Some B-1s and Crews Move From Ellsworth to Dyess to Train While Wreck is Cleared

A number of B-1 bombers from Ellsworth Air Force Base, S.D., and some 250 personnel have moved to Dyess Air Force Base, Texas, the other Lancer base, to continue training and operations while the wreck of a B-1 that crashed Jan. 4 is investigated, Air Force officials said.

The number of aircraft moved is being withheld as an operational security matter, although an Ellsworth press release referred to “several” jets taking off from the base.

While at Dyess, where they are expected to remain for at least several weeks, Ellsworth aircrews will fly the bombers and Ellsworth ground crews will sustain them.

Dyess was not immediately able to say whether the visiting personnel are being put up in base housing or whether they are simulating a deployment to an austere location and setting up a tent city.

The Ellsworth runway has been closed since the accident, when a B-1 landed short of the overrun, continued onto the runway centerline, then veered off into the grass on the airfield. The four crewmembers ejected safely from the jet and were released from medical care after receiving treatment for minor injuries.

The Air Force has not yet said whether the jet will be written off or is repairable. Images of the wreck suggest the bomber was severely damaged. An accident investigation team has been assembled, but such probes can take months or even years to be completed.  

An Ellsworth spokesperson said dispatching the bombers to Dyess indicates that the 28th Bomb Wing is ready for action despite the accident and subsequent closure of the runway. However, the runway was re-closed “until further notice,” after the bombers departed, he said.

The wreck remains just off the runway, he said, as the investigation continues. The base could not provide a timetable about when the bomber will be moved or dismantled.

“Base officials worked closely with the aircraft accident investigating team to inspect the airfield, ensured it was safe and then generated bombers for training missions that concluded with the aircraft landing at Dyess Air Force Base, Texas,” the spokesperson said. In the aftermath of such an accident, the airfield must be closely searched to ensure that no pieces of the wreck, which may have flown off during the crash, could be ingested into aircraft intakes. Parts as small as bolts, screws or scraps of sheet metal could ravage an aircraft engine and cause another accident.   

Col. Seth Spanier, commander of the 7th Bomb Wing at Dyess, and former deputy commander at Ellsworth, said the deployment will allow B-1 crews to operate together and share knowledge, which will enhance readiness.

After Congress permitted the Air Force to divest 17 of its 62 B-1Bs two years ago, Global Strike Command has operated 45 B-1s at the two bases. Assuming the crashed aircraft is not returned to service, the Air Force will be down to 44 B-1s out of an original fleet of 100.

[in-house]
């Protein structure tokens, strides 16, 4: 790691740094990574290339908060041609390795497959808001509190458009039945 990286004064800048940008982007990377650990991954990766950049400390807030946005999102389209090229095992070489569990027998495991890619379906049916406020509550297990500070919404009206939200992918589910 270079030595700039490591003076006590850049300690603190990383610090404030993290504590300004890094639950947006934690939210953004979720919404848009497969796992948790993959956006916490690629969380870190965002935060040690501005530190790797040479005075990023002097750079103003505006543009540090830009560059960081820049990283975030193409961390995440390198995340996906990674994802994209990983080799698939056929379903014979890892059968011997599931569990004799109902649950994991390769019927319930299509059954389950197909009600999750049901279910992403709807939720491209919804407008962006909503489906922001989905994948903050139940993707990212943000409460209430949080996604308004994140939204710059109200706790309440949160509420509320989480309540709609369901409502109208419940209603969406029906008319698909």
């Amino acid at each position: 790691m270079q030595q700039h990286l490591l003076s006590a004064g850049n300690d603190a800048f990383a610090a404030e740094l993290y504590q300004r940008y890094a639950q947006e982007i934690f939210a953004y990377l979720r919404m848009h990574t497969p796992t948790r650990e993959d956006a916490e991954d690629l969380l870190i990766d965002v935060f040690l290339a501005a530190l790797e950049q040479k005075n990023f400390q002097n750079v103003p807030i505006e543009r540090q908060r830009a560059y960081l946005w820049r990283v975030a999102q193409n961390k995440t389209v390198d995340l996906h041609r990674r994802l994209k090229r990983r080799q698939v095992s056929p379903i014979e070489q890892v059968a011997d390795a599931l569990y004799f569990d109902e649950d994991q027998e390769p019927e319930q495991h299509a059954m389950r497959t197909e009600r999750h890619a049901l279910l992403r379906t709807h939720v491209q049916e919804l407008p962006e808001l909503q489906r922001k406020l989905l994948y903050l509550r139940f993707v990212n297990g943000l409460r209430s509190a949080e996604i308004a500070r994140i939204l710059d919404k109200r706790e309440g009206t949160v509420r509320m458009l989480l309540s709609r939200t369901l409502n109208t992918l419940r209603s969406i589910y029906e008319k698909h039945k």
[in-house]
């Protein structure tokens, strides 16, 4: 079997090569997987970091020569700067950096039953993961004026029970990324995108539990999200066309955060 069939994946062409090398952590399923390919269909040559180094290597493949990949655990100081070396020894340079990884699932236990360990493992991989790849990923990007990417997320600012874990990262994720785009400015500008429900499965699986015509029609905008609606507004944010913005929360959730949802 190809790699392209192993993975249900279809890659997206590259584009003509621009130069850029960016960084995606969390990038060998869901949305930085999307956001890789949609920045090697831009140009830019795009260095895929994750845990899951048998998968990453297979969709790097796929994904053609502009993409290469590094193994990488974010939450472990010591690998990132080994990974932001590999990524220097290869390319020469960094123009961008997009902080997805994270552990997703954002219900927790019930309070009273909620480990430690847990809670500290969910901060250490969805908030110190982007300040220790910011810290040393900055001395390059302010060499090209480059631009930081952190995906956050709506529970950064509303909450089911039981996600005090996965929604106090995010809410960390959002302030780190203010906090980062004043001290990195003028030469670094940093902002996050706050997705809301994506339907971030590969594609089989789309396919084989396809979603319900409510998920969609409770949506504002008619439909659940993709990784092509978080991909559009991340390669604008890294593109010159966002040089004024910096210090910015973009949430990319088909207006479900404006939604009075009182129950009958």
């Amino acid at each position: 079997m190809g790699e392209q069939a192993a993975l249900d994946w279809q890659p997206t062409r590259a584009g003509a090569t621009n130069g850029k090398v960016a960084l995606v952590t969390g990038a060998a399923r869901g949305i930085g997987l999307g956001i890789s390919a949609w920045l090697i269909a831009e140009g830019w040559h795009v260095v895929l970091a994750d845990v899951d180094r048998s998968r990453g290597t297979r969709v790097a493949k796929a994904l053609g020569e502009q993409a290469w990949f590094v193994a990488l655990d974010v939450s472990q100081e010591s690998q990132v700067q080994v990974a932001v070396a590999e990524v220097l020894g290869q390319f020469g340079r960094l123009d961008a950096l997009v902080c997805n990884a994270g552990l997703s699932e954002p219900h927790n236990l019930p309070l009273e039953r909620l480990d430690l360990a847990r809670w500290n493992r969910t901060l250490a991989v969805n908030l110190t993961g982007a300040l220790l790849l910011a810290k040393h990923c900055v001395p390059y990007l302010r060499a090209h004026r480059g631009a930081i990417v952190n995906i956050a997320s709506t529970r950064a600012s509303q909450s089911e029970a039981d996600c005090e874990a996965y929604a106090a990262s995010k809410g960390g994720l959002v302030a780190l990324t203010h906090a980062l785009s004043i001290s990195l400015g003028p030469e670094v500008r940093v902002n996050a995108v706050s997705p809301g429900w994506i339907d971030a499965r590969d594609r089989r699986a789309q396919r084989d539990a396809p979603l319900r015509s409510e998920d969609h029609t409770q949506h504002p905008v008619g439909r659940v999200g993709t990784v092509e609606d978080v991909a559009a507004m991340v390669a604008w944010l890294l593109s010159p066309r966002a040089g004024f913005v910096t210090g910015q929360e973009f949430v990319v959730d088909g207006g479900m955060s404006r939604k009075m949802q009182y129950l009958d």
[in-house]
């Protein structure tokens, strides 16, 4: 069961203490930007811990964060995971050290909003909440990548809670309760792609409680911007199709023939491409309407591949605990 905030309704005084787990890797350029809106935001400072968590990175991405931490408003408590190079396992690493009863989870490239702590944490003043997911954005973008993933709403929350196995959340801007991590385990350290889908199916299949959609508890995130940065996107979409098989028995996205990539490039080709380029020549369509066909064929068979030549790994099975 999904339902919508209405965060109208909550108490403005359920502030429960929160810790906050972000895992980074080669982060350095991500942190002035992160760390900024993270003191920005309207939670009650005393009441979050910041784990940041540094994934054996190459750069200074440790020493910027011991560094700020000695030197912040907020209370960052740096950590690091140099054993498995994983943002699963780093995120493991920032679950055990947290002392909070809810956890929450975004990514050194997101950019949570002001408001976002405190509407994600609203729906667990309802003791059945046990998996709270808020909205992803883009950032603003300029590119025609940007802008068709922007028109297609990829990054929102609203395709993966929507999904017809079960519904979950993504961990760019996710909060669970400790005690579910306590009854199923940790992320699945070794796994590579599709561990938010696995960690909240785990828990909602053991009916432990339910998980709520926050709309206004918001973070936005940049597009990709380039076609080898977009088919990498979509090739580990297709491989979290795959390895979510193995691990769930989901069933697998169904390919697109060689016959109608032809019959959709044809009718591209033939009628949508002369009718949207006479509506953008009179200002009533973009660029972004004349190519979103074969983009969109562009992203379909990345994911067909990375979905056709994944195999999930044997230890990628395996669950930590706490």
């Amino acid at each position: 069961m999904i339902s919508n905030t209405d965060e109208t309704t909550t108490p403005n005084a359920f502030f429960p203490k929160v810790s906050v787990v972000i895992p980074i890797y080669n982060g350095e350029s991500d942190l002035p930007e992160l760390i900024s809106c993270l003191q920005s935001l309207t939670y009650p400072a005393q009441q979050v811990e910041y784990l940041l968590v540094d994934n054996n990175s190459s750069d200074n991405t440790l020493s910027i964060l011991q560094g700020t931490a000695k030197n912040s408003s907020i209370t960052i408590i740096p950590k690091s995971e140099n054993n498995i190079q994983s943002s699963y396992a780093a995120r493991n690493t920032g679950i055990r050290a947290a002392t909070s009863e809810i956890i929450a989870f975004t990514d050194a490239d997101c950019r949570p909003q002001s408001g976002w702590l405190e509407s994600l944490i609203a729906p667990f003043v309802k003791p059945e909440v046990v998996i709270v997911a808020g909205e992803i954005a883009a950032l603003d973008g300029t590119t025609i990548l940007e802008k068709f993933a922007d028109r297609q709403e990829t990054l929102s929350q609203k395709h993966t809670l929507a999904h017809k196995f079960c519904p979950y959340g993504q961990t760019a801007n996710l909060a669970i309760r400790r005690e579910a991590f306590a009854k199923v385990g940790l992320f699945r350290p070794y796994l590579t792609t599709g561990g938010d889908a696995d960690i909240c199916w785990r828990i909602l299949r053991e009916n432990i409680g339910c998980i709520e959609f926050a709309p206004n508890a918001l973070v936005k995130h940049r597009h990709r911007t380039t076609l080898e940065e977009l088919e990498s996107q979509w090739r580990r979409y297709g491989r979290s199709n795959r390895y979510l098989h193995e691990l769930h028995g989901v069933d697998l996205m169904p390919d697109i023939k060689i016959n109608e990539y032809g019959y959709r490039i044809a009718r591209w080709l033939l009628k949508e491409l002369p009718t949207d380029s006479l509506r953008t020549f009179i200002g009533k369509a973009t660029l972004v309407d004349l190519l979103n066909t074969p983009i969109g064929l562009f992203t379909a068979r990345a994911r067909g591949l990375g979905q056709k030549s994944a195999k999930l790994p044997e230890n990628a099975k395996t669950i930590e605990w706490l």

Since its introduction in the 1980s, the B-1 inventory has been reduced due to the expense of maintaining the swing-wing bombers. In the waning years of the Iraq and Afghanistan wars, the B-1 was heavily tasked in combat, due to its high speed—to respond to troops in contact—as well as its large payload and the varied mix of weapons it could carry. Flying loitering patterns above the battlefield, though, the jets’ swing-wing pivot points were over-stressed, leading the Air Force to request reducing the fleet size. The service said at the time that it would cost upwards of $30 million per jet to restore the bombers to a condition that would allow them to achieve a normal mission capable rate.

With 17 recently-operational B-1s stored at the Davis-Monthan Air Force Base, Ariz. “Boneyard,” it may be possible to return a retired B-1 to operational duty, but the Air Force has not said whether it is considering such a move.

The Air Force continues to conduct structural fatigue tests on a B-1 carcass and wing, bending and stressing them with bars and pulleys to simulate years of flying, in order to anticipate the kinds of material failures the fleet is likely to encounter in the future. The goal is to simulate two full lifetimes of B-1 operations. The tests are occasionally suspended to install strengtheners and other modifications being applied to the active fleet, in order to keep the test articles comparable to those in the field.

The B-1 is slated to be replaced by the B-21 Raider sometime this decade, and Ellsworth already has numerous military construction projects underway to be ready to receive the new stealth jets. Ellsworth will be the first operational B-21 base.